Won last year by Gleneagles before his dramatic demotion after a stewards’ enquiry, the Prix Jean-Luc Lagardere is the juvenile showpiece at Longchamp on Arc day.
Often a pointer to the following year’s Guineas in France, Britain and Ireland, the race attracts leading prospects from around Europe and is usually a target for the most powerful yards. The likes of Andre Fabre for France and Aiden O’Brien for Ireland regularly provide leading contenders with O’Brien in particular having a strong record in the race.
Defeat for Gleneagles last October handed the race to Criquette Head-Mareek’s Full Mast, with Andre Fabre’s Territories awarded second place. Fabre’s colt went on to chase home Gleneagles in the 2,000 Guineas at Newmarket in May, whilst O’Brien’s horse has become this season’s leading three-year-old miler.
Established in 1853 the race was originally named the Grand Criterium. Run over varying distances through the years, the decision was made in 2001 to bring the race back to seven furlongs, and in 2003 was given its present name in memory of Jean-Luc Lagardere, a prominent figure in French racing.
In the early part of the 21st century Ballydoyle gained a stranglehold on the event with five victories from 2001 to 2006. Rock of Gibraltar was a sensational winner in 2001. Ridden by Mick Kinane, he showed incredible acceleration to storm clear of the opposition for an easy success. One of the modern-day greats, he was dominant as a three-year-old, winning seven consecutive Group 1s including the English and Irish Guineas’.
Richard Fahey and Richard Hannon Senior brought recent success in the race for Britain with Wootton Bassett and Olympic Glory. Sadly for Fahey his sensational juvenile, who went through 2010 undefeated, was never the same at three and was retired after a poor performance in the Haydock Sprint Cup.
Hannon’s Olympic Glory did manage to build on his successful juvenile campaign. Tried at the highest level, he won the QEII as a three-year-old, and at four took the Lochinge and the Prix De La Foret back at Longchamp.
The betting for Sunday’s Lagardere is dominated by British and Irish challengers, with Aidan O’Brien’s Johannes Vermeer currently favourite. With such a wealth of talent at Ballydoyle it’s always difficult to predict just who will turn-up on the day. He currently has seven entered; with Shogun and Vermeer more likely than not to make the start. The former, a colt by Fastnet Rock, will appreciate the better ground having struggled in the mud behind Jim Bolger’s Herald The Dawn last time.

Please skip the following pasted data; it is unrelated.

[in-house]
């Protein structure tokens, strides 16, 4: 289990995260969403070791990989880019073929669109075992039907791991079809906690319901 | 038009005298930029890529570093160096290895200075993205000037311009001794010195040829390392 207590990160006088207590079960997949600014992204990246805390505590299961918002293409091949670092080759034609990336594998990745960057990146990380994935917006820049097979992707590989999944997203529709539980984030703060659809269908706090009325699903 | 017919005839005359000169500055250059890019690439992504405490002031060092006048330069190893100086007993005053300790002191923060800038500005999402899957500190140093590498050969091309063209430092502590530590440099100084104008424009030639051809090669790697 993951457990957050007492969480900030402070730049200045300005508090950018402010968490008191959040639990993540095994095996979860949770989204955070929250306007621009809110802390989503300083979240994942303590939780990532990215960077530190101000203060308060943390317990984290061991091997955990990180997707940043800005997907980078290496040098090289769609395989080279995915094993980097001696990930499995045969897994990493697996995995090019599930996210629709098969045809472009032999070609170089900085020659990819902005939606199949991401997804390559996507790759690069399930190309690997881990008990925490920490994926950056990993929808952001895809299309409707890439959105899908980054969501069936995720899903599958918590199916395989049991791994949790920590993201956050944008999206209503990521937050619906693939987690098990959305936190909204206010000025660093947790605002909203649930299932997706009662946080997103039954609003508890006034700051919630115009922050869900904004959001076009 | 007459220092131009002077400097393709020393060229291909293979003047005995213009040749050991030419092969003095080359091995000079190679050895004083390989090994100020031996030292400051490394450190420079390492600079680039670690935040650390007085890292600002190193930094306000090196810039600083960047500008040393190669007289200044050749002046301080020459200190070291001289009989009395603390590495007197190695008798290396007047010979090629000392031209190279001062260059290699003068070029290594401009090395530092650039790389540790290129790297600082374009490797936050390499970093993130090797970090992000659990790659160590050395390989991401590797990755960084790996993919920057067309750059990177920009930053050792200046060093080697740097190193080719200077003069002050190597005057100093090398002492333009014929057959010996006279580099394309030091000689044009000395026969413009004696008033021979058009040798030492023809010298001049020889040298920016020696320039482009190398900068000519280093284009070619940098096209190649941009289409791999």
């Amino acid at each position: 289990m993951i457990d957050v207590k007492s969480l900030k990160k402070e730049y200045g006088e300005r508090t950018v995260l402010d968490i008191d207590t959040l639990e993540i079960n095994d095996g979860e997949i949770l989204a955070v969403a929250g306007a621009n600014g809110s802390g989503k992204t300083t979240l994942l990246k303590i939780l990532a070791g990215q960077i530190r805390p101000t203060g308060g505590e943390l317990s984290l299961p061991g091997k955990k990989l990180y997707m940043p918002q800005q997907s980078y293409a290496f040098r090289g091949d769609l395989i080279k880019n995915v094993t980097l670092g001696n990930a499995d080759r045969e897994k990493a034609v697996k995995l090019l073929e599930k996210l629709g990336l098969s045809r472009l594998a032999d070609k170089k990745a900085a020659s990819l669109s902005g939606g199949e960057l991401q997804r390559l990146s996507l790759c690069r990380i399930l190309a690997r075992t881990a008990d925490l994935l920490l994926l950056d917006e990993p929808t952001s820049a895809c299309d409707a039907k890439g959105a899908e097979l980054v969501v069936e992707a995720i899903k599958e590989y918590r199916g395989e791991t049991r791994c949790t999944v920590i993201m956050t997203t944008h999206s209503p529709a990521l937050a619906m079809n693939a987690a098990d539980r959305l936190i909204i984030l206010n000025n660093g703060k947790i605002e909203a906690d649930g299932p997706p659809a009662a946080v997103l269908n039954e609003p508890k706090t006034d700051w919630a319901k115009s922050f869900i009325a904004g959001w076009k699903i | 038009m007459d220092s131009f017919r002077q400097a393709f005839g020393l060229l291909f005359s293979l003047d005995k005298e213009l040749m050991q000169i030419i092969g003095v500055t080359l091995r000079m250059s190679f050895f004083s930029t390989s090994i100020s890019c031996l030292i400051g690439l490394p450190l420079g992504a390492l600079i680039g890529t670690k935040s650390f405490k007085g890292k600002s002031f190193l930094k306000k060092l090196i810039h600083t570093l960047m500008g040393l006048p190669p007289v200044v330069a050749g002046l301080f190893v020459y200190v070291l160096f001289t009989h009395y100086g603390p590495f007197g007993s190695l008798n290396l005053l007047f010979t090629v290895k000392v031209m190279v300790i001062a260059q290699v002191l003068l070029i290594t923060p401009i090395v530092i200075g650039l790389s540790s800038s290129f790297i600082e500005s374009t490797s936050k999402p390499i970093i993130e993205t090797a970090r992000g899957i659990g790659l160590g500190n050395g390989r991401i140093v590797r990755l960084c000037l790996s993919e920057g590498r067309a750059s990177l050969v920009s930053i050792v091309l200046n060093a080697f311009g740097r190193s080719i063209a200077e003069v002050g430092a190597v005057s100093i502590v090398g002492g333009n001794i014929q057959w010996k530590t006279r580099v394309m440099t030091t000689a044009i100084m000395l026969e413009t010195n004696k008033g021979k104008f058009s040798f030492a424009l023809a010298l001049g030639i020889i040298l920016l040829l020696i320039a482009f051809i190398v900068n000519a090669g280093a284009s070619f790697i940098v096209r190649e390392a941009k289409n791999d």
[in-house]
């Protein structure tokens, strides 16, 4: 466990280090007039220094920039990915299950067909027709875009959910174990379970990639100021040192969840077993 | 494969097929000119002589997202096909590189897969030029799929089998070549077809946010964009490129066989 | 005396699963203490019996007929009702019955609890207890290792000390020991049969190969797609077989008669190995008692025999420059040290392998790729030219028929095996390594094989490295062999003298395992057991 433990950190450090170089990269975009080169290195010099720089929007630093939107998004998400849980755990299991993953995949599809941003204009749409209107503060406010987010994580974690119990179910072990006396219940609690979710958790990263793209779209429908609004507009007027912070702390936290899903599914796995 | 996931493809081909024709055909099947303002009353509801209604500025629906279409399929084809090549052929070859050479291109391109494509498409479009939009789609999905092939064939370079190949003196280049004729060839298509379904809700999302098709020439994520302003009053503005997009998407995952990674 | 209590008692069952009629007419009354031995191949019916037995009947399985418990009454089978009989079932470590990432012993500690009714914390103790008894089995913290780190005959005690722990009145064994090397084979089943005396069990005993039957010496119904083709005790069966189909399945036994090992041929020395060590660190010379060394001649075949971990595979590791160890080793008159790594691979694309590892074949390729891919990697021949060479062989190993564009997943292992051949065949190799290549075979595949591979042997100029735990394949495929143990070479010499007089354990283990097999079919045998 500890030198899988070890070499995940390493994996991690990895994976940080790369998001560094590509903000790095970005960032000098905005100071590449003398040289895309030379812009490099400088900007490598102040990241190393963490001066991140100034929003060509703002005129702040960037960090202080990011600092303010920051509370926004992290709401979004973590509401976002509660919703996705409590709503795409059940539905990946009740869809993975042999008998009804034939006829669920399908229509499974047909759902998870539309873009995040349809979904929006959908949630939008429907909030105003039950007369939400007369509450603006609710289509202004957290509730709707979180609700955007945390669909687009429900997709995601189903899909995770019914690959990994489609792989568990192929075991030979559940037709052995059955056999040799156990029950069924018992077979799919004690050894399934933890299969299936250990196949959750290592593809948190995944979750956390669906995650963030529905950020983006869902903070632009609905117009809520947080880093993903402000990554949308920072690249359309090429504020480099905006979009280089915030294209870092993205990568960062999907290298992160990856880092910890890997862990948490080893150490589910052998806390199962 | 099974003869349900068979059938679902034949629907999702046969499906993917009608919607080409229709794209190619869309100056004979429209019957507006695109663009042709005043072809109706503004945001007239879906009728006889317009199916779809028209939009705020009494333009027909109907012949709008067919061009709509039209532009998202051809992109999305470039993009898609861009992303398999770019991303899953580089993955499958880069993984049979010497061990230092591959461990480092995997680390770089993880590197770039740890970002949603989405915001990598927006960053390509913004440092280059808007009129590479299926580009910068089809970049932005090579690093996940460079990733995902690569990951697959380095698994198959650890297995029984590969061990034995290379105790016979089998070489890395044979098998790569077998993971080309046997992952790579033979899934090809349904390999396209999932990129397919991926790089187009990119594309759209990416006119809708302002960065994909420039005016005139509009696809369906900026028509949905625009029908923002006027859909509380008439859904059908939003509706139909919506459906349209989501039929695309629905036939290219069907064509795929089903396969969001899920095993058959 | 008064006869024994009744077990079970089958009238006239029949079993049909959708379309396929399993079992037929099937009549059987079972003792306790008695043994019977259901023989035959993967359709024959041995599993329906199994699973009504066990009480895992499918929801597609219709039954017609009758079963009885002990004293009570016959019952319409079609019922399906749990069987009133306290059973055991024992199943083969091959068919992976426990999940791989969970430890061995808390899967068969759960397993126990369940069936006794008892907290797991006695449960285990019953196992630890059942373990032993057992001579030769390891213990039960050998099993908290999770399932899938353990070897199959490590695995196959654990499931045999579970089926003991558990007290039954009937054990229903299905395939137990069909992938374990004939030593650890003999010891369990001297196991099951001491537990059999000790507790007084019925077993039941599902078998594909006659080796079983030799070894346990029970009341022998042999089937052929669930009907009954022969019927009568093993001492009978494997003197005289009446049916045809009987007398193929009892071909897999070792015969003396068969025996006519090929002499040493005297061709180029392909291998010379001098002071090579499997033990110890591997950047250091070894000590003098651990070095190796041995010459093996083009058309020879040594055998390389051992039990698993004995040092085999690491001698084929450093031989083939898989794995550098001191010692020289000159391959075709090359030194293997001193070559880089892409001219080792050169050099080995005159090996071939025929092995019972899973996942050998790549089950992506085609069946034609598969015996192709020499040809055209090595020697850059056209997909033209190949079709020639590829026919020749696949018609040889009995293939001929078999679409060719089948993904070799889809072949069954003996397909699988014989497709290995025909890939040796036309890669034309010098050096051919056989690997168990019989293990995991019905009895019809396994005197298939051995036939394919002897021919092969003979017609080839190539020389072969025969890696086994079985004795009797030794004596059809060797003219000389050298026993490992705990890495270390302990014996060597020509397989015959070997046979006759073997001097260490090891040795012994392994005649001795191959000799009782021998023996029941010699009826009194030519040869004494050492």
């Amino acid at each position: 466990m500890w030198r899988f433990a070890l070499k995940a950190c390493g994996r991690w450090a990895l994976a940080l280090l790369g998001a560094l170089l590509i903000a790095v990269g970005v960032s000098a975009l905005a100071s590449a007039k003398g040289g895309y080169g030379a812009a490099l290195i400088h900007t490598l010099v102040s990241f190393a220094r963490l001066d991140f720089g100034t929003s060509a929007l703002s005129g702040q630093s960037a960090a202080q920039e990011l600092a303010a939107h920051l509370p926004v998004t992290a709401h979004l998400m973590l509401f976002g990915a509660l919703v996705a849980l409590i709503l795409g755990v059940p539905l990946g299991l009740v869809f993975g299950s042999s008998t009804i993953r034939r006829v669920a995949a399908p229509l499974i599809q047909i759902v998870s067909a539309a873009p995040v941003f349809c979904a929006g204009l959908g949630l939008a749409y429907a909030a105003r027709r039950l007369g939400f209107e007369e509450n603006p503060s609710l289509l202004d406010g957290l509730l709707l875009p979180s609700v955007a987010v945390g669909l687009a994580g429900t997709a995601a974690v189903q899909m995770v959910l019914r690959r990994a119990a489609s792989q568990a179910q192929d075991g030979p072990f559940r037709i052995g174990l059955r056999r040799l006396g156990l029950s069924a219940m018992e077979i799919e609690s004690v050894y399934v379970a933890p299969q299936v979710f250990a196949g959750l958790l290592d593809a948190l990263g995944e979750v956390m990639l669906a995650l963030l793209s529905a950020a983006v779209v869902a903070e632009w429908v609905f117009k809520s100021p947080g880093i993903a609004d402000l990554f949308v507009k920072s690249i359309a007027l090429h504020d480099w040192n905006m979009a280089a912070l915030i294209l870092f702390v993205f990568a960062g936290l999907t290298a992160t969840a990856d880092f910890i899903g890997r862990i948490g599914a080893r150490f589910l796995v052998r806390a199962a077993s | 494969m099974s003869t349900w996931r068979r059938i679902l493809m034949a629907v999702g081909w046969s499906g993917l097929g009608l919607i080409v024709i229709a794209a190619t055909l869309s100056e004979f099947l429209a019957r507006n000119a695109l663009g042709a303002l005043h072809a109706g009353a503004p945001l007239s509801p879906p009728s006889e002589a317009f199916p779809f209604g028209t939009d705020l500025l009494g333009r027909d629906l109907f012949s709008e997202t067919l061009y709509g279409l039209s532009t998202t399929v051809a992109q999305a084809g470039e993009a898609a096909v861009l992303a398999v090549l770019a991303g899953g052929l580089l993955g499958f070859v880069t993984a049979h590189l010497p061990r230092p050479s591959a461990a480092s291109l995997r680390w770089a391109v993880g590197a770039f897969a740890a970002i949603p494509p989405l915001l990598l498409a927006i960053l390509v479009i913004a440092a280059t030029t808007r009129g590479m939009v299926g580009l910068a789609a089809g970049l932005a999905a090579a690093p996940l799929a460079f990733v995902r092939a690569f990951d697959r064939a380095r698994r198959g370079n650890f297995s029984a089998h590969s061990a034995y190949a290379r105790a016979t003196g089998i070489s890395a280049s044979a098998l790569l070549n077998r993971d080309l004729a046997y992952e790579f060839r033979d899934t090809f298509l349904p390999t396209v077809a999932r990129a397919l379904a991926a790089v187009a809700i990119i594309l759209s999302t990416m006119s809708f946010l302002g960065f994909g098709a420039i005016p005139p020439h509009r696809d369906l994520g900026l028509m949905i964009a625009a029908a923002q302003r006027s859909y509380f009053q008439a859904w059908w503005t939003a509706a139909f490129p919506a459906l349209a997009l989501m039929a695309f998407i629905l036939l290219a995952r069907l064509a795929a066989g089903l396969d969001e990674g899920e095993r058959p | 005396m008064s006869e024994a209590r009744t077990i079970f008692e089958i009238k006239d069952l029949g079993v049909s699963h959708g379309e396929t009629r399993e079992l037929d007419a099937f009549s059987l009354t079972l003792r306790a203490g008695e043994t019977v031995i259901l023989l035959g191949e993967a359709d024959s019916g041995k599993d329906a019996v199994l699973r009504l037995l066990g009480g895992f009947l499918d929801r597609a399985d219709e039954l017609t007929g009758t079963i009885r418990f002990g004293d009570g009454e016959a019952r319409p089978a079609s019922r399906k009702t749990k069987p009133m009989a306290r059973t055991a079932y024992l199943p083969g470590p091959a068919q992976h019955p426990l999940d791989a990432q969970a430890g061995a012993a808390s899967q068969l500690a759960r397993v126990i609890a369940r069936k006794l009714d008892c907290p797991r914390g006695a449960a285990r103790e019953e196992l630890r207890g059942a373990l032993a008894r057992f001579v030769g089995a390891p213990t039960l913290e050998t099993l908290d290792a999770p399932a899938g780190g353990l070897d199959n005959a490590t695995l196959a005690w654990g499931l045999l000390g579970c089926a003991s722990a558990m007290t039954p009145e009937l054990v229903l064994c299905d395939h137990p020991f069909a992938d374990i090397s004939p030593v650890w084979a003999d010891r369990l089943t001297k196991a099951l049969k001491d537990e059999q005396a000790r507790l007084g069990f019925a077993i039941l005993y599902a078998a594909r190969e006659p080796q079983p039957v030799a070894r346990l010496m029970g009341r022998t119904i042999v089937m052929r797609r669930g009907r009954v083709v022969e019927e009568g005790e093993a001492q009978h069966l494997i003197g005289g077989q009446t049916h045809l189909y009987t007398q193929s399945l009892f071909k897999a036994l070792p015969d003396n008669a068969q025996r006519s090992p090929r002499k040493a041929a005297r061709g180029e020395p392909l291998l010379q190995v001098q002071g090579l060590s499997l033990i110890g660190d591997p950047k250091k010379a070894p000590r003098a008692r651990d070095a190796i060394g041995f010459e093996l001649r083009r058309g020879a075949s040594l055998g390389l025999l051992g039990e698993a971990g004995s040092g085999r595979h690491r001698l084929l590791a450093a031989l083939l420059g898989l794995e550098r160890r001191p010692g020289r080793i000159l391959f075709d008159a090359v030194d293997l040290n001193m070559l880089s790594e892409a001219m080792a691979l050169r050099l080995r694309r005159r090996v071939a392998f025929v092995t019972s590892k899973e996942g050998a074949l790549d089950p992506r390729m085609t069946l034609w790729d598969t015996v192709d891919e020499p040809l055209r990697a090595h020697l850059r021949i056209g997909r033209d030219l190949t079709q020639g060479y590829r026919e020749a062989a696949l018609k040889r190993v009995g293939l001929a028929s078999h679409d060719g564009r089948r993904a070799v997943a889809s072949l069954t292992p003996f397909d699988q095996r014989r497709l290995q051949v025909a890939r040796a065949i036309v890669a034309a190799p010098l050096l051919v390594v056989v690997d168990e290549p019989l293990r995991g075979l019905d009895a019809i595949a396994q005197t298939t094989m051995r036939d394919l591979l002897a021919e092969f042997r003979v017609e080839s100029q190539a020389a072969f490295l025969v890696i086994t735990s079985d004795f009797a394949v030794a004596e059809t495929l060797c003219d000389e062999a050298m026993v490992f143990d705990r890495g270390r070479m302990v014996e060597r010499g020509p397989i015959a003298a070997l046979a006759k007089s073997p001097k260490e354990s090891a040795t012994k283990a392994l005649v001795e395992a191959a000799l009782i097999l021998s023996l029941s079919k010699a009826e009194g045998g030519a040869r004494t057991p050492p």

Bolger’s colt is also an intended runner on Sunday having chased home the highly-touted Air Force Blue last time. The son of New Approach looks a classy type and is sure to run a huge race.
Richard Hannon has Ventura Storm entered, and the son of Zoffany could be an interesting contender. It’s been one hell of a season for the sire with Foundation his latest high-profile success last weekend at Newmarket. Hannon’s colt is two from three and was visually very impressive last time at Salisbury. This is a huge step up in class, but any Hannon contender has to be respected.
Another Brit who’s having a season to remember is Hugo Palmer. He has a talented juvenile in Galileo Gold, who was last seen winning the Group 2 Vintage Stakes at Goodwood. He defeated Ibn Malik that day, and although he has since been thrashed by a potential superstar in Emotionless, the form remains strong. Owner’s Al Shaqab Racing will be hoping for a successful day, and this fella is not without a chance in what looks an ultra-competitive renewal.
Finally the home team look set to depend on Andre Fabre to repel the overseas invaders. Cloth Of Stars appears his leading contender. Godolphin came close last year with Territories, and this son of Sea The Stars was impressive last time at the track over a mile. His breeding suggests he’ll develop into a Derby horse, so whether he possesses enough speed to win this is questionable. He does however look a classy contender.
If the fancied runners all arrive at the start, this could be a real thriller, with many of these developing into high-class three-year-olds.